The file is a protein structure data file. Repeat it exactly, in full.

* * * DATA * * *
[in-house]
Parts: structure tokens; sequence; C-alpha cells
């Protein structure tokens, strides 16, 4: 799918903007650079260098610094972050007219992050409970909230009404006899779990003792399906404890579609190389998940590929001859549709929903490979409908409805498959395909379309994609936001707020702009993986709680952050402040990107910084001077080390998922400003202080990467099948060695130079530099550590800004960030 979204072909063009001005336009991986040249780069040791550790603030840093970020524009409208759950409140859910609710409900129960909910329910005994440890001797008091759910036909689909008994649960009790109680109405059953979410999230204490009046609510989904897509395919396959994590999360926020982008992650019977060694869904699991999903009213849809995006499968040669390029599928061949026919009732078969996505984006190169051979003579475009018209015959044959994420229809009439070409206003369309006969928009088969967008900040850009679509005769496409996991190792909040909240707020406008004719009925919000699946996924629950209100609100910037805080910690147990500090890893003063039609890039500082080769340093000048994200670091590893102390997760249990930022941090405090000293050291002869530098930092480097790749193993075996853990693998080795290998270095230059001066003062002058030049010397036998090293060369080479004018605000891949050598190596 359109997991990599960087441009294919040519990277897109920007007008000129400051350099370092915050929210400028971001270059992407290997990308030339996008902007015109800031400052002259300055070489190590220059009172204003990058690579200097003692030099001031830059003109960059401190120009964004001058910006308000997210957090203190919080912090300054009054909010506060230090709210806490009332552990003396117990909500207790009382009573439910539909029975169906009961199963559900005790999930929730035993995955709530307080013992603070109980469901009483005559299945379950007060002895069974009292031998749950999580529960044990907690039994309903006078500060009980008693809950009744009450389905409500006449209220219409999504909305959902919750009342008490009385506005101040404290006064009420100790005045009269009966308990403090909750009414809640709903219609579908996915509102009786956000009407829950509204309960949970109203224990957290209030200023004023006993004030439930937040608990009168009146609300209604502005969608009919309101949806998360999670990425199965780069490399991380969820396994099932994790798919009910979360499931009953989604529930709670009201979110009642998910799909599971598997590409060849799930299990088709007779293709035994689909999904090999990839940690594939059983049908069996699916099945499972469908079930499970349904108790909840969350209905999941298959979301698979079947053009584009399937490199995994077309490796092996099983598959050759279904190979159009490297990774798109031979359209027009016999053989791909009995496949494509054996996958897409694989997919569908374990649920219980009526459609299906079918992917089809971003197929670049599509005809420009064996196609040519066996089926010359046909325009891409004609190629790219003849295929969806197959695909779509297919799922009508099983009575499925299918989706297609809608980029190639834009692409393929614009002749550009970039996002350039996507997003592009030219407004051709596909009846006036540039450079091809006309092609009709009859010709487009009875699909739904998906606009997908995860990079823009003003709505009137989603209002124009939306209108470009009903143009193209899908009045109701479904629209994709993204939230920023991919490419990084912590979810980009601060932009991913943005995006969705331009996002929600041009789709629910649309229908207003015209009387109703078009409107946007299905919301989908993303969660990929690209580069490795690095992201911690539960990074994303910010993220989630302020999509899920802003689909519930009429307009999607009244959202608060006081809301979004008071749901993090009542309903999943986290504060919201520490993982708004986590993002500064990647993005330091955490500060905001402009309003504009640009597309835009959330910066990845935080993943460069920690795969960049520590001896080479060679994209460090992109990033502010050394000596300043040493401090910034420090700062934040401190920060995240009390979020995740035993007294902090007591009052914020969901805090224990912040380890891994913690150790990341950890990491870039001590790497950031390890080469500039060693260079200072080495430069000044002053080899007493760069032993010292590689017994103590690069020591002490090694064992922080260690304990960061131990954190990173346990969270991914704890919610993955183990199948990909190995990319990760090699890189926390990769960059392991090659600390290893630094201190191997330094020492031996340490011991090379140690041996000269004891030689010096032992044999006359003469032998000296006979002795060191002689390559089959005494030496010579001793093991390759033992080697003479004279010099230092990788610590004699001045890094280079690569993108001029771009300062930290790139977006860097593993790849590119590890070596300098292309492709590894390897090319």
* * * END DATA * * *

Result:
[in-house]
Parts: structure tokens; sequence; C-alpha cells
């Protein structure tokens, strides 16, 4: 799918903007650079260098610094972050007219992050409970909230009404006899779990003792399906404890579609190389998940590929001859549709929903490979409908409805498959395909379309994609936001707020702009993986709680952050402040990107910084001077080390998922400003202080990467099948060695130079530099550590800004960030 979204072909063009001005336009991986040249780069040791550790603030840093970020524009409208759950409140859910609710409900129960909910329910005994440890001797008091759910036909689909008994649960009790109680109405059953979410999230204490009046609510989904897509395919396959994590999360926020982008992650019977060694869904699991999903009213849809995006499968040669390029599928061949026919009732078969996505984006190169051979003579475009018209015959044959994420229809009439070409206003369309006969928009088969967008900040850009679509005769496409996991190792909040909240707020406008004719009925919000699946996924629950209100609100910037805080910690147990500090890893003063039609890039500082080769340093000048994200670091590893102390997760249990930022941090405090000293050291002869530098930092480097790749193993075996853990693998080795290998270095230059001066003062002058030049010397036998090293060369080479004018605000891949050598190596 359109997991990599960087441009294919040519990277897109920007007008000129400051350099370092915050929210400028971001270059992407290997990308030339996008902007015109800031400052002259300055070489190590220059009172204003990058690579200097003692030099001031830059003109960059401190120009964004001058910006308000997210957090203190919080912090300054009054909010506060230090709210806490009332552990003396117990909500207790009382009573439910539909029975169906009961199963559900005790999930929730035993995955709530307080013992603070109980469901009483005559299945379950007060002895069974009292031998749950999580529960044990907690039994309903006078500060009980008693809950009744009450389905409500006449209220219409999504909305959902919750009342008490009385506005101040404290006064009420100790005045009269009966308990403090909750009414809640709903219609579908996915509102009786956000009407829950509204309960949970109203224990957290209030200023004023006993004030439930937040608990009168009146609300209604502005969608009919309101949806998360999670990425199965780069490399991380969820396994099932994790798919009910979360499931009953989604529930709670009201979110009642998910799909599971598997590409060849799930299990088709007779293709035994689909999904090999990839940690594939059983049908069996699916099945499972469908079930499970349904108790909840969350209905999941298959979301698979079947053009584009399937490199995994077309490796092996099983598959050759279904190979159009490297990774798109031979359209027009016999053989791909009995496949494509054996996958897409694989997919569908374990649920219980009526459609299906079918992917089809971003197929670049599509005809420009064996196609040519066996089926010359046909325009891409004609190629790219003849295929969806197959695909779509297919799922009508099983009575499925299918989706297609809608980029190639834009692409393929614009002749550009970039996002350039996507997003592009030219407004051709596909009846006036540039450079091809006309092609009709009859010709487009009875699909739904998906606009997908995860990079823009003003709505009137989603209002124009939306209108470009009903143009193209899908009045109701479904629209994709993204939230920023991919490419990084912590979810980009601060932009991913943005995006969705331009996002929600041009789709629910649309229908207003015209009387109703078009409107946007299905919301989908993303969660990929690209580069490795690095992201911690539960990074994303910010993220989630302020999509899920802003689909519930009429307009999607009244959202608060006081809301979004008071749901993090009542309903999943986290504060919201520490993982708004986590993002500064990647993005330091955490500060905001402009309003504009640009597309835009959330910066990845935080993943460069920690795969960049520590001896080479060679994209460090992109990033502010050394000596300043040493401090910034420090700062934040401190920060995240009390979020995740035993007294902090007591009052914020969901805090224990912040380890891994913690150790990341950890990491870039001590790497950031390890080469500039060693260079200072080495430069000044002053080899007493760069032993010292590689017994103590690069020591002490090694064992922080260690304990960061131990954190990173346990969270991914704890919610993955183990199948990909190995990319990760090699890189926390990769960059392991090659600390290893630094201190191997330094020492031996340490011991090379140690041996000269004891030689010096032992044999006359003469032998000296006979002795060191002689390559089959005494030496010579001793093991390759033992080697003479004279010099230092990788610590004699001045890094280079690569993108001029771009300062930290790139977006860097593993790849590119590890070596300098292309492709590894390897090319």